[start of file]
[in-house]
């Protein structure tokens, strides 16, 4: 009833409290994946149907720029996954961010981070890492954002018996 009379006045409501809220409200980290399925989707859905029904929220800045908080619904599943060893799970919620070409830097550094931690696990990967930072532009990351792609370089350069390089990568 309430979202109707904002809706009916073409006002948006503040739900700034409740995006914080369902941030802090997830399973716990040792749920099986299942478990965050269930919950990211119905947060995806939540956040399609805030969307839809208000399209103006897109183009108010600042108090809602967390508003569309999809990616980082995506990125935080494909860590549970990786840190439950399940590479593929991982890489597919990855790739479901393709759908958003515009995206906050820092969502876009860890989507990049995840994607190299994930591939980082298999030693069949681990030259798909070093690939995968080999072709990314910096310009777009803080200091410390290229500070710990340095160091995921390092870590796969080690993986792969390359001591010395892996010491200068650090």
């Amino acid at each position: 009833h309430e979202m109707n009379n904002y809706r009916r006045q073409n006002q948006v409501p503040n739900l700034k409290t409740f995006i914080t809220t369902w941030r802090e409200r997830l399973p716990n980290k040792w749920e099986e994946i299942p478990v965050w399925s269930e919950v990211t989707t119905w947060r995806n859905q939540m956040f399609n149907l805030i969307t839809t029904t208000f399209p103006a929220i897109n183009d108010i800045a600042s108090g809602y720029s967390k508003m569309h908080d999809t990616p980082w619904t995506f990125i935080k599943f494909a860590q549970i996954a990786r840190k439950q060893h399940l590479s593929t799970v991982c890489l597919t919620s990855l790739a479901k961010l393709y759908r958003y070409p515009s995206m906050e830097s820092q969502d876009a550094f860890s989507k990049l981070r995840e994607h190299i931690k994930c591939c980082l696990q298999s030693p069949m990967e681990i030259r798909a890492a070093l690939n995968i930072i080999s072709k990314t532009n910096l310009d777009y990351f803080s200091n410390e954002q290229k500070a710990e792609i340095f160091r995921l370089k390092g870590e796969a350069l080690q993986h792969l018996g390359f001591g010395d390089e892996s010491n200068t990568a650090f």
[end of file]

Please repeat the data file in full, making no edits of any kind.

[in-house]
């Protein structure tokens, strides 16, 4: 009833409290994946149907720029996954961010981070890492954002018996 009379006045409501809220409200980290399925989707859905029904929220800045908080619904599943060893799970919620070409830097550094931690696990990967930072532009990351792609370089350069390089990568 309430979202109707904002809706009916073409006002948006503040739900700034409740995006914080369902941030802090997830399973716990040792749920099986299942478990965050269930919950990211119905947060995806939540956040399609805030969307839809208000399209103006897109183009108010600042108090809602967390508003569309999809990616980082995506990125935080494909860590549970990786840190439950399940590479593929991982890489597919990855790739479901393709759908958003515009995206906050820092969502876009860890989507990049995840994607190299994930591939980082298999030693069949681990030259798909070093690939995968080999072709990314910096310009777009803080200091410390290229500070710990340095160091995921390092870590796969080690993986792969390359001591010395892996010491200068650090």
């Amino acid at each position: 009833h309430e979202m109707n009379n904002y809706r009916r006045q073409n006002q948006v409501p503040n739900l700034k409290t409740f995006i914080t809220t369902w941030r802090e409200r997830l399973p716990n980290k040792w749920e099986e994946i299942p478990v965050w399925s269930e919950v990211t989707t119905w947060r995806n859905q939540m956040f399609n149907l805030i969307t839809t029904t208000f399209p103006a929220i897109n183009d108010i800045a600042s108090g809602y720029s967390k508003m569309h908080d999809t990616p980082w619904t995506f990125i935080k599943f494909a860590q549970i996954a990786r840190k439950q060893h399940l590479s593929t799970v991982c890489l597919t919620s990855l790739a479901k961010l393709y759908r958003y070409p515009s995206m906050e830097s820092q969502d876009a550094f860890s989507k990049l981070r995840e994607h190299i931690k994930c591939c980082l696990q298999s030693p069949m990967e681990i030259r798909a890492a070093l690939n995968i930072i080999s072709k990314t532009n910096l310009d777009y990351f803080s200091n410390e954002q290229k500070a710990e792609i340095f160091r995921l370089k390092g870590e796969a350069l080690q993986h792969l018996g390359f001591g010395d390089e892996s010491n200068t990568a650090f």